Culture germs in Doctor Mahesh Sharma’s clinic
The very strength of our culture has been openness; the votaries of Hindutva themselves have repeated it to the point of cliché.
- Total Shares
Of all the recent utterances by the minister for culture and tourism, Mahesh Sharma, the one about “contamination” of Indian culture is the most worrisome.
Social media has fried black his other statements, like calling the mob murder of a Muslim man in Dadri over beef “an accident” or frowning on girls’ nights out, but politicians everywhere say such crass stuff to keep large sections of supporters happy. This is unsurprising and facile; damaging, but aimed at short-term gains.
But when a politician talks about setting right “vaicharik pradushan” or pollution of thought and promises to embark on cultural cleansing, what he says must be examined closely.
Sharma is a relatively new entrant to politics and has done remarkably well for himself in a short time. He does not have the stature or reason to make these statements on his own, going against his mentors, who happen to be the nation’s ruling establishment.
Which makes his use of the word “pollution” or “contamination” disturbing.
The very strength of our culture has been openness. The votaries of Hindutva themselves have repeated it to the point of cliché that this land has embraced and integrated different people, religions and customs into its way of life.
Swami Vivekananda famously said in his Chicago piece, “We have gathered in our bosom the purest remnant of the Israelites, who came to Southern India and took refuge with us in the very year in which their holy temple was shattered to pieces by Roman tyranny.” And about “fostering the remnant of the grand Zoroastrian nation”, for instance.
Discourse after discourse, he drew, compared and cited from other cultures, whether it was about ancestor worship among Egyptians, Babylonians, Christians and others or some other subject.
Nowhere does “cultural pollution” feature.
Even RSS icon and thinker Deendayal Upadhyaya’s philosophy of integral humanism extends the journey of an individual’s broadening consciousness beyond family, community and nation to humanity, universe and parameshthi, or the universal soul.
Upadhyaya, in fact, warns against glorifying and living entirely in the past. “We do not consider that everything old is gold. We do not wish to be the guardians of an archeological museum. Our duty is not merely to protect our culture but to make it dynamic and efficient.”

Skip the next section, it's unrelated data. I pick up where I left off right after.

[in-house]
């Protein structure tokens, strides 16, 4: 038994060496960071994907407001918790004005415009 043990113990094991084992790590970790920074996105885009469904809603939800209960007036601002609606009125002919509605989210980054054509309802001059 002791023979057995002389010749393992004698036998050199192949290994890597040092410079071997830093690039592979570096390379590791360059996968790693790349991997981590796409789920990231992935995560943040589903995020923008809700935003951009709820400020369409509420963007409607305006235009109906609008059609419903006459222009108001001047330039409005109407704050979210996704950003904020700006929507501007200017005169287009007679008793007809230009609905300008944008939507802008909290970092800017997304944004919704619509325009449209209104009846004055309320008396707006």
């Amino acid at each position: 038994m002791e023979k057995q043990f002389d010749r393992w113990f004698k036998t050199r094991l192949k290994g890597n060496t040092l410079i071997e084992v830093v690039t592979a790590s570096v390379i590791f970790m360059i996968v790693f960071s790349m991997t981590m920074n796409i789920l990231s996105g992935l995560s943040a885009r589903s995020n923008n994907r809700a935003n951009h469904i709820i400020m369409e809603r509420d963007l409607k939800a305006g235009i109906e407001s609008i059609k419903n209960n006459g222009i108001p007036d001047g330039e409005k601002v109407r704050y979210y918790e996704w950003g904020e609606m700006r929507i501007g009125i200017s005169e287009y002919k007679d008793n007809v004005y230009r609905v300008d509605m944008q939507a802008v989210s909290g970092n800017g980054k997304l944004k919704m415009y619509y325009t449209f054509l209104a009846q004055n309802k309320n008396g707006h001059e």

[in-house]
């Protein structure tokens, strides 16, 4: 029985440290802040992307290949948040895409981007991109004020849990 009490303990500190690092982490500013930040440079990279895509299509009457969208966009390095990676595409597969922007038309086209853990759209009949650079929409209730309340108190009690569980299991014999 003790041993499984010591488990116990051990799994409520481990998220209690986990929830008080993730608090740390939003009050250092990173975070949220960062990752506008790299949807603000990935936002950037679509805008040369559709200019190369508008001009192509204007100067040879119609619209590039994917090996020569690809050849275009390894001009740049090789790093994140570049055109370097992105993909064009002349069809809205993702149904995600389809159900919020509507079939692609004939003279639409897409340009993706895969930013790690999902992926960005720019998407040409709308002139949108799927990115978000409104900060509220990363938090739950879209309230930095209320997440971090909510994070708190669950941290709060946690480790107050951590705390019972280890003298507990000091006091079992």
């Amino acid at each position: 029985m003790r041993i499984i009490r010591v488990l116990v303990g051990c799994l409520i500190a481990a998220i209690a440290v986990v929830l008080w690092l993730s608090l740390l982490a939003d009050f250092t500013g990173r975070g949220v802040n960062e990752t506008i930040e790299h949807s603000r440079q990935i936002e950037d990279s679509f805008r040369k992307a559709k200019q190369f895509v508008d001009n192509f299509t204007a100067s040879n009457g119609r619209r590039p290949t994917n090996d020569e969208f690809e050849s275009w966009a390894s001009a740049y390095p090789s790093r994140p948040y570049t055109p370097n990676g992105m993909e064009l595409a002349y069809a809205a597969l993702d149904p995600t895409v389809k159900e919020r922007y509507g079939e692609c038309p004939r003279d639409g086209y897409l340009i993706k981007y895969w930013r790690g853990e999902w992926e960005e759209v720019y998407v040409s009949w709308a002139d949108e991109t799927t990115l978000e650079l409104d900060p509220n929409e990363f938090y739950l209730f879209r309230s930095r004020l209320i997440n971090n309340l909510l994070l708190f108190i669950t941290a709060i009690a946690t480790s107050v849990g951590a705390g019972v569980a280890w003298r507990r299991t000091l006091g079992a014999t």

It is indisputable that India’s past needs much greater focus, deeper research, and wider dissemination free of colonial guilt or Marxist monopoly. We need funds and fellowships to attract the brightest minds for such research. We need our school curricula to reflect a lot more about our knowledge traditions.
But Mahesh Sharma, any individual, group or government can’t decide what our culture should be, just as logs or pebbles don’t decide the course of a river. What he calls pollution is really assimilation.
By his definition, the entire emerging global culture is “contaminated”. Our PM can’t get a Facebook or Google to be part of Digital India without letting that ocean of contaminated water in. In fact, it has been there, no government has the power to drain that water out.
Not only is it impossible to take India back to its past (glorious it may have been), but it is destructive to even try. We know what cultures that tried to remove “pollution” and revert to an imagined, pristine existence hundreds of years ago have done to themselves.
But we can bring our past to our present and future by honest research. We can pick up unfinished threads in the quest of knowledge, take lessons from mistakes, and equip ourselves for the future. We must acquire tradition, as TS Eliot says, instead of blindly inheriting it.
From Hellenistic influences in architecture and coins to Persian inscriptions to Islamic domes and delicacies to a whole new language from the Brits, Indian culture has absorbed it all without losing its Indianness. It only got stronger and has survived the longest.
Mahesh Sharma is an accomplished doctor. He should not see contamination where there isn’t.